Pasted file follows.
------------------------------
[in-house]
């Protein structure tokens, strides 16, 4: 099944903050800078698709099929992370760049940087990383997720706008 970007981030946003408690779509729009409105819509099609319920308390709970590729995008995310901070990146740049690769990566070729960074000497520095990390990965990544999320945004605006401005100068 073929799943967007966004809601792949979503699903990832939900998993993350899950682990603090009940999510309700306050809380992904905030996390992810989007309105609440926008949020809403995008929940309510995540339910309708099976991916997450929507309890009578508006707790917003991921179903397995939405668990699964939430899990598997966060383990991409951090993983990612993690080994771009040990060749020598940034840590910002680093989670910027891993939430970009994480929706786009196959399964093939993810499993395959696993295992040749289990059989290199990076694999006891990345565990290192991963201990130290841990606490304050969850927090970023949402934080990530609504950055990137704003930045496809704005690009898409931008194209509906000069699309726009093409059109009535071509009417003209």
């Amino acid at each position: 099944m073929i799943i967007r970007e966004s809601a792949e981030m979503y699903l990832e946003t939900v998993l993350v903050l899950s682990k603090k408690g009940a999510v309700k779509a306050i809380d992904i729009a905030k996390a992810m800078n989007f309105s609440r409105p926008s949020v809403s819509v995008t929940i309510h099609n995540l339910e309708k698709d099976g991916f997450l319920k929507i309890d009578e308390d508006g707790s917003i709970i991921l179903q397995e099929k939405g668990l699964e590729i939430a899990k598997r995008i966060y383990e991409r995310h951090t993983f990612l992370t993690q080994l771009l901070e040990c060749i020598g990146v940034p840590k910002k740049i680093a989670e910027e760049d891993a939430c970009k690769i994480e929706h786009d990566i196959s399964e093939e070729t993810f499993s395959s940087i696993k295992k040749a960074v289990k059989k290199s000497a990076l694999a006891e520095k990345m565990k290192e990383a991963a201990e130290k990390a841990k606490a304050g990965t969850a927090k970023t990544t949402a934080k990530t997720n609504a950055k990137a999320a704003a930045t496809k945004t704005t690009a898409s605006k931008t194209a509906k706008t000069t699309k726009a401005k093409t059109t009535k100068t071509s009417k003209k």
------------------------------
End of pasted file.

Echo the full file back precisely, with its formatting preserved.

[in-house]
């Protein structure tokens, strides 16, 4: 099944903050800078698709099929992370760049940087990383997720706008 970007981030946003408690779509729009409105819509099609319920308390709970590729995008995310901070990146740049690769990566070729960074000497520095990390990965990544999320945004605006401005100068 073929799943967007966004809601792949979503699903990832939900998993993350899950682990603090009940999510309700306050809380992904905030996390992810989007309105609440926008949020809403995008929940309510995540339910309708099976991916997450929507309890009578508006707790917003991921179903397995939405668990699964939430899990598997966060383990991409951090993983990612993690080994771009040990060749020598940034840590910002680093989670910027891993939430970009994480929706786009196959399964093939993810499993395959696993295992040749289990059989290199990076694999006891990345565990290192991963201990130290841990606490304050969850927090970023949402934080990530609504950055990137704003930045496809704005690009898409931008194209509906000069699309726009093409059109009535071509009417003209």
């Amino acid at each position: 099944m073929i799943i967007r970007e966004s809601a792949e981030m979503y699903l990832e946003t939900v998993l993350v903050l899950s682990k603090k408690g009940a999510v309700k779509a306050i809380d992904i729009a905030k996390a992810m800078n989007f309105s609440r409105p926008s949020v809403s819509v995008t929940i309510h099609n995540l339910e309708k698709d099976g991916f997450l319920k929507i309890d009578e308390d508006g707790s917003i709970i991921l179903q397995e099929k939405g668990l699964e590729i939430a899990k598997r995008i966060y383990e991409r995310h951090t993983f990612l992370t993690q080994l771009l901070e040990c060749i020598g990146v940034p840590k910002k740049i680093a989670e910027e760049d891993a939430c970009k690769i994480e929706h786009d990566i196959s399964e093939e070729t993810f499993s395959s940087i696993k295992k040749a960074v289990k059989k290199s000497a990076l694999a006891e520095k990345m565990k290192e990383a991963a201990e130290k990390a841990k606490a304050g990965t969850a927090k970023t990544t949402a934080k990530t997720n609504a950055k990137a999320a704003a930045t496809k945004t704005t690009a898409s605006k931008t194209a509906k706008t000069t699309k726009a401005k093409t059109t009535k100068t071509s009417k003209k």